Scripture sees immortality as something that belongs to God alone (1 Tim 6:16); NOT something that people already have. Immortality is a gift that God will give only to those who believe in Jesus. For example:

You (the Father) gave Him (the Son) authority over all flesh,
that to all whom You have given Him,
He may give eternal life” (John 17:2).

We believe in Him FOR eternal life“ (1 Tim 1:16).

Christ Jesus … has destroyed death and has
brought life and immortality to light
” (2 Tim 1:9-10)

For other such statements, see also John 10:28; Rom 2:5-8; 6:23; 1 Cor 15:42, 50, 53, 54; Gal 6:8; 1 John 5:11; Titus 1:2; 3:7 and 1 Tim 6:12. Only God’s people will receive eternal life. The tragic consequence is that a person who rejects Christ will not receive immortality, but die the second death which God warned Adam about.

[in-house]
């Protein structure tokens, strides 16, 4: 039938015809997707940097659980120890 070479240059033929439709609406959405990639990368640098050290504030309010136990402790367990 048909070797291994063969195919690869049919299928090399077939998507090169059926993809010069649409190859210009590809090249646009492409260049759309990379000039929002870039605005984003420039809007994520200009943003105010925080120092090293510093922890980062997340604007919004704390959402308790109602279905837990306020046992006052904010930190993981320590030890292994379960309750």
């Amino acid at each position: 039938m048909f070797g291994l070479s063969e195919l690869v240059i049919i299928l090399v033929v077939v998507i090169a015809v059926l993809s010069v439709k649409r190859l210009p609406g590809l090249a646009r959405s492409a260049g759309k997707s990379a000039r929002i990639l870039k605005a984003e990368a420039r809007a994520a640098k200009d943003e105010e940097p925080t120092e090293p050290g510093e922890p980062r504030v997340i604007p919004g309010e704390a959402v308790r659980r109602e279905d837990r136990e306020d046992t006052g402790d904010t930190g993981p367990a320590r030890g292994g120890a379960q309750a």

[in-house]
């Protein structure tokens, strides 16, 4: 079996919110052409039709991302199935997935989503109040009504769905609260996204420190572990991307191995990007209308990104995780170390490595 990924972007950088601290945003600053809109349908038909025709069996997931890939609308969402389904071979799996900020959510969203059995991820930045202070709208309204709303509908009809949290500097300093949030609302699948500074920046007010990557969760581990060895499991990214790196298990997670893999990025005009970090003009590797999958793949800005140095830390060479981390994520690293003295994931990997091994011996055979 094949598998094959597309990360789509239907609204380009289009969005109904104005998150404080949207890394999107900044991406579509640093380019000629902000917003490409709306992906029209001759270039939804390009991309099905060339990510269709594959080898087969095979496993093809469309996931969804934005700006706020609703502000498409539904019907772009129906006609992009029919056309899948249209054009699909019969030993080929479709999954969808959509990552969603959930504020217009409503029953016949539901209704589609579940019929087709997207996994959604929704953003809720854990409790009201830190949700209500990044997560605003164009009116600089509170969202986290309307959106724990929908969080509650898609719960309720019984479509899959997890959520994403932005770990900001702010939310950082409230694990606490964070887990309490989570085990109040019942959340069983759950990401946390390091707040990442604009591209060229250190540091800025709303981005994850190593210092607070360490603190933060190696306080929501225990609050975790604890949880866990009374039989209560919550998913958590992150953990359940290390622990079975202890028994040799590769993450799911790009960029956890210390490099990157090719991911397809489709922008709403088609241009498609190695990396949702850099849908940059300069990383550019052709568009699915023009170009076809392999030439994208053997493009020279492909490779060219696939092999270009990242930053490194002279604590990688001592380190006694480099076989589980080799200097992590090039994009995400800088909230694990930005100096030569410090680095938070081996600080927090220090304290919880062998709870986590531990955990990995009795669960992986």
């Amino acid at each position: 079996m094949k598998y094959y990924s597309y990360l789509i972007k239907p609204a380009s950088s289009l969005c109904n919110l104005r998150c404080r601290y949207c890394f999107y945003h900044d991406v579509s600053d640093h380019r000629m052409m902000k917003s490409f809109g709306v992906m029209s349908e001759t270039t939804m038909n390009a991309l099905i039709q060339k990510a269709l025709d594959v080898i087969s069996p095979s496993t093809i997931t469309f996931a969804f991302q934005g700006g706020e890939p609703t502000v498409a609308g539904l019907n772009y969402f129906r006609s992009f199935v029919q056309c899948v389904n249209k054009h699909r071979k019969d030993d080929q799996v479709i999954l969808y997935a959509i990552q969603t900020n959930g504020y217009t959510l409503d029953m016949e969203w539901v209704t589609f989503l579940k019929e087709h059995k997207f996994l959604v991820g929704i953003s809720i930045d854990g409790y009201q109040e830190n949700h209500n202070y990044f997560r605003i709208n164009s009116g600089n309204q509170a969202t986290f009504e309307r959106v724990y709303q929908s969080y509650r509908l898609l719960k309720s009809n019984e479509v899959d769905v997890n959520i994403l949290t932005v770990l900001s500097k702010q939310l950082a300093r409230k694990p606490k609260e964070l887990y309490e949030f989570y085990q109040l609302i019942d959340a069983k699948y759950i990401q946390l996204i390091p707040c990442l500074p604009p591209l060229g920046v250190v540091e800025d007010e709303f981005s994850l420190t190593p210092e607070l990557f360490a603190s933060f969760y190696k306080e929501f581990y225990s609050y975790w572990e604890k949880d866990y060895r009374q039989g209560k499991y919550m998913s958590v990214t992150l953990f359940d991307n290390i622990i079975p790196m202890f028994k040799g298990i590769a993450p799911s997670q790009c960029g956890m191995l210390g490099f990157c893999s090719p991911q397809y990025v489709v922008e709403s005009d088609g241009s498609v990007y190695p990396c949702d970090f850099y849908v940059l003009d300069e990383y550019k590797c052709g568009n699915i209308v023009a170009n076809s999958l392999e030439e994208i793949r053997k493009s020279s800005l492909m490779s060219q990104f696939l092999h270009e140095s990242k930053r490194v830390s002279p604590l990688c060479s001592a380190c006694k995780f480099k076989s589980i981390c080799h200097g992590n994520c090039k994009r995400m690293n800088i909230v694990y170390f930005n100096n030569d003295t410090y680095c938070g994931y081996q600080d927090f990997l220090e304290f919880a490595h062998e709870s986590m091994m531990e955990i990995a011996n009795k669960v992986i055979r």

Traditionalist Response

Traditionalists may agree that people do not have inherent (essential) immortality independent of God. However, based on texts that seem to teach everlasting torment, traditionalists argue that God will keep sinners in existence endlessly in order to punish them, as per the Belgic Confession:

The evil ones … shall be made immortal – but only to be tormented in the everlasting fire” (Belgic Confession; article 37).

But this is the opposite of what the Bible teaches, for the Bible makes it clear that sinners will be put out of existence and that only the saved will receive immortality. Therefore, the traditional interpretations of verses that seem to teach everlasting torment must be wrong, as is discussed below.

The Biblical Vision of Eternity

Above, two broad biblical themes that support annihilationism have been presented, namely: